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    He means that no part of our life is to be unoccupied, and to afford room, as it were, for the wish to enjoy some other object, but that whatever else may suggest itself to us as an object worthy of love is to be borne into the same channel in which the whole current of our affections flows. Augustine

  32. #32
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    Well it doesn't look like this thread is going to spark anymore discussion.

    If anyone's interested, I've reworked my arguments regarding WCF 19 and posted it on my blog:

    Do the Westminster Standards Teach a Republication of the Covenant of Works at Sinai? « Paradise Regained
    Casey, Chicagoland, OPC

  33. #33
    Davidius is offline. Inactive User
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    Quote Originally Posted by mybigGod View Post
    Covenant in the scriptures is always one sided. And there is some different interpretations in one verse in the scripture that supposedly states that the pre fall garden was a covenant of works. So i do not believe that the bible uses this term in to make it a covenant. So i take the position that it was just a test, and a very short one. I think this was John Murray's position. I dont believe that it makes any difference in mans pre fall moral ability. But i believe it adds more liberty in law- grace distinction, since the biblical definition of covenant continues to be purely one sided.
    Where in the bible is covenant defined? And what do you mean by one-sided? Aren't there conditions to the covenants?

    **EDIT**

    Nevermind. Hermonta helped me out.
    Davidius
    Husband of Emily
    Member of All Saints Anglican Church - Chapel Hill (AMiA / Anglican Church of North America)
    Student: University of North Carolina at Chapel Hill, German and Classics

  34. #34
    armourbearer is offline. Moderator
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    Clearly presented and well argued!
    Yours sincerely,
    Rev. Matthew Winzer
    Australian Free Church,
    Victoria, Australia

    "Illum oportet crescere me autem minui."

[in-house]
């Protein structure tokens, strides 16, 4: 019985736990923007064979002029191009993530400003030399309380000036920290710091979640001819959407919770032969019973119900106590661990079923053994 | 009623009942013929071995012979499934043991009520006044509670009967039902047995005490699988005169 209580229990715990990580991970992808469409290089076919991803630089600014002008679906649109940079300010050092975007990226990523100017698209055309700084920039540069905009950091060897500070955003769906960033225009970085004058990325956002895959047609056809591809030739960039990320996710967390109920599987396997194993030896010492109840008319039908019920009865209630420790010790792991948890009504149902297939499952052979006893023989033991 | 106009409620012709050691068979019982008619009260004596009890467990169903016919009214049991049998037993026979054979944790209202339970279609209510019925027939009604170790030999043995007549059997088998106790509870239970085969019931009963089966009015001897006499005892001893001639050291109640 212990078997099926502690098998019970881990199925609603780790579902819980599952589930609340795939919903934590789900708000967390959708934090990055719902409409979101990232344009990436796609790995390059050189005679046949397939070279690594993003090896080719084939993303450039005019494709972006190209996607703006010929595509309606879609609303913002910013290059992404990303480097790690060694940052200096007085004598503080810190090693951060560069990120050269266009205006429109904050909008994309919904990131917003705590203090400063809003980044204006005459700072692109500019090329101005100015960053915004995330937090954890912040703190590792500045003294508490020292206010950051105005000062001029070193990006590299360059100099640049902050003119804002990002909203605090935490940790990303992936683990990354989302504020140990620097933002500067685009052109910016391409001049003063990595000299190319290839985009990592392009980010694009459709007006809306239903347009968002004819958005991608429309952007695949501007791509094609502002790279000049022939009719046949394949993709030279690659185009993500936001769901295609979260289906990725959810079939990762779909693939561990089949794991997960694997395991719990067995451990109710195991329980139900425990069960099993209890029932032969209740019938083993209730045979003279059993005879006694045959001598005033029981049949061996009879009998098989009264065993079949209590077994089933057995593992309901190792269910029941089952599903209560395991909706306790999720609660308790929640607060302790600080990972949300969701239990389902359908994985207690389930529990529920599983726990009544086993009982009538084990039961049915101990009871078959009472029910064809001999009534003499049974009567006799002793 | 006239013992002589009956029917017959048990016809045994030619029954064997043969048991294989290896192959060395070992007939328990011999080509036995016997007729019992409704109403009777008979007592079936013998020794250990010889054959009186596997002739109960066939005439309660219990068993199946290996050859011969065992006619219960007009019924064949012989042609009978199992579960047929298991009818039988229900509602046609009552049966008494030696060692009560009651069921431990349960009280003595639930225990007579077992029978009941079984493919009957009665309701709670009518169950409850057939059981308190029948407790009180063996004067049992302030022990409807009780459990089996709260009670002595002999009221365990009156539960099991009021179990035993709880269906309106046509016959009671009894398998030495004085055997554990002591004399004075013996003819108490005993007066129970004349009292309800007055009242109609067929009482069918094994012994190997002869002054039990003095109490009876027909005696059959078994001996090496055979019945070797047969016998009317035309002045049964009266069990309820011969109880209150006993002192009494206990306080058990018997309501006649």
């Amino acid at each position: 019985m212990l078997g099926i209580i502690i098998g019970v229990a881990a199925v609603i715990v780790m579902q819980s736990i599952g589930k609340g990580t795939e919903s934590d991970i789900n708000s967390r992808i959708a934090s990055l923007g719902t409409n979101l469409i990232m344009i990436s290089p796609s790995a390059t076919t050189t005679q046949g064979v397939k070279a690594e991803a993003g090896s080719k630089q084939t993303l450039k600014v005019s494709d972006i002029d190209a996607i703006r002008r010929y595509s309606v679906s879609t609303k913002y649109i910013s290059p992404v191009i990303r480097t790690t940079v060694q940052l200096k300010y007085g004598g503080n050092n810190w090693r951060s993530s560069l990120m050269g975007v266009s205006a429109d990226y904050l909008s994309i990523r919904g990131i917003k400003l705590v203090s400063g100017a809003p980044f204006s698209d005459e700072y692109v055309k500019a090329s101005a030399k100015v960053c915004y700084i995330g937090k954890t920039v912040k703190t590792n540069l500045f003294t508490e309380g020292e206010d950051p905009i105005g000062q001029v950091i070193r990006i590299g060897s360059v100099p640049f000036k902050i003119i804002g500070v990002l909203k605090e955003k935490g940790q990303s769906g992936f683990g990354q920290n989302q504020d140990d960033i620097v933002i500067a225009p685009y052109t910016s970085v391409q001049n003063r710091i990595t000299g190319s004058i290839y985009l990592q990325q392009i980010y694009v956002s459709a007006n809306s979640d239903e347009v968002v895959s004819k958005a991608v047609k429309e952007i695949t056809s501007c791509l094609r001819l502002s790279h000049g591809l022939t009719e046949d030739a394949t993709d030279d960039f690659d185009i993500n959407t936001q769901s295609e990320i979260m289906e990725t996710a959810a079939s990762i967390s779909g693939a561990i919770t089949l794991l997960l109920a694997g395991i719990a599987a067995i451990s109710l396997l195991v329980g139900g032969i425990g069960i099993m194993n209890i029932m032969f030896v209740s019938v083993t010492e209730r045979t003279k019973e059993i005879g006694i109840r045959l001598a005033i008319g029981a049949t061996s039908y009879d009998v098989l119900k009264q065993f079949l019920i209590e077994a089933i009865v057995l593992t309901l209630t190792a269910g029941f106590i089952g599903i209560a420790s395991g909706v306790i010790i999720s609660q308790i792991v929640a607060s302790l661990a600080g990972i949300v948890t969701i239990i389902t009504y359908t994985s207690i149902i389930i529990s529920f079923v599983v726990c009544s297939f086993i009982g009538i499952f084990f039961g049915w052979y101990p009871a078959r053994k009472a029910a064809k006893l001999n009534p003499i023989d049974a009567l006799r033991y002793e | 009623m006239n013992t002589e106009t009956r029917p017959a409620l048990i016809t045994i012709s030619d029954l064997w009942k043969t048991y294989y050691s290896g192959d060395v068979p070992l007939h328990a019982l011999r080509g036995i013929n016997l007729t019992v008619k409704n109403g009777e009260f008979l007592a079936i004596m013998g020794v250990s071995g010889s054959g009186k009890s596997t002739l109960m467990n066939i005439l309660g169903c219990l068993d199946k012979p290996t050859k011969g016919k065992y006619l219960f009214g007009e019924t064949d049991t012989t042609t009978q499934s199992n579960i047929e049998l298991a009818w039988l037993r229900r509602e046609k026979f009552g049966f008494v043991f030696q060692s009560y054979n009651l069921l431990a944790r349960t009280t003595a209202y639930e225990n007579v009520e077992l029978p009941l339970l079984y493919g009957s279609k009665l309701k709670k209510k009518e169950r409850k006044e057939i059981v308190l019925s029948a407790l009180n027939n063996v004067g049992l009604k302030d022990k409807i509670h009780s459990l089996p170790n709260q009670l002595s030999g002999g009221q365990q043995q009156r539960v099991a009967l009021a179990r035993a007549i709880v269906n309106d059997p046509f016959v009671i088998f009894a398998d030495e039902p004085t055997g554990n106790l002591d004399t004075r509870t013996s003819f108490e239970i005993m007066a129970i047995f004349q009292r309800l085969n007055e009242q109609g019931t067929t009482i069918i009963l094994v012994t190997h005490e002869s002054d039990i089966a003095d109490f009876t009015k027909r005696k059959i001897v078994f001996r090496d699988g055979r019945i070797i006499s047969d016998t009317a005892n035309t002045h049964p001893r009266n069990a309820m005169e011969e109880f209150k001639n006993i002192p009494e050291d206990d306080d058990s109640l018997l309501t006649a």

35. #35
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    I think a good place to look in this discussion is Romans 7:1-12.
    Rev. Benjamin P. Glaser, M. Div, ARP
    Pastor, Ellisville Presbyterian Church, ARP
    Ellisville, Mississippi

    ‎‎"Ministers of the Gospel, when dispensing the truths of God, must preach home to their own souls, as well as unto others. Sir's, we do not deliver truths or doctrines to you, wherein we ourselves have no manner of concern. No, our own souls are at the stake, and shall either perish or be saved eternally, as we receive or reject these precious truths which we deliver unto you. And truly, it can never be expected that we will apply the truths of God with any warmth or liveliness unto others, unless we first make a warm application thereof to our own souls. And if we do not feed upon these doctrines, and practise these duties, which we deliver to and inculcate upon you, though we preach unto others, we ourselves are but castaways." -- Ebenezer Erskine, "The Assurance of Faith", pg. 8

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  36. #36
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    7.2. The first covenant made with man was a covenant of works,[2] wherein life was promised to Adam; and in him to his posterity,[3] upon condition of perfect and personal obedience.[4]

    2. Gen. 2:16-17; Hosea 6:7; Gal. 3:12
    3. Gen. 3:22: Rom. 5:12-20; 10:5
    4. Gen 2:17; Gal. 3:10

    My question is if the republication view is not in fact confessional, why would the Divines use Gal 3:10-12 to support a covenant of works?

    Gal 3:10 "For all who rely on works of the law are under a curse; for it is written, “Cursed be everyone who does not abide by all things written in the Book of the Law, and do them.”

    Which book of the Law is this scripture referring to? It's quoting the covenant made on Sinai. Why would the Divines use the language of the Sinai covenant to support the doctrine of a covenant of works? It would seem like they got it all wrong if they were using Sinai to support a covenant of works if it was in fact a covenant of Grace.

    Gal 3:12 But the law is not of faith, rather “The one who does them shall live by them.”

    The Scriptural support for the confession again brings up a passage that is about Sinai. The Law, Paul says, is not of faith. This is what Paul is saying about Sinai and this is where 7.2 uses to support a covenant of works. If you don't believe Sinai was a republication of the covenant of works, that is fine, but why would the framers of the Confession use Sinai to establish the covenants of works?

    I don't believe the "Law" is a pure covenant of works in the sense that Israel could earn their justification before God by their keeping the Torah. But at the same time, I believe the works principle was republished on Mt. Sinai in relation to the land. The Biblical support that the Confession uses to establish the covenant of works uses Sinai to establish it.

    Paul likewise contrasts the covenants made with Abraham and Moses in Gal 4:21-28: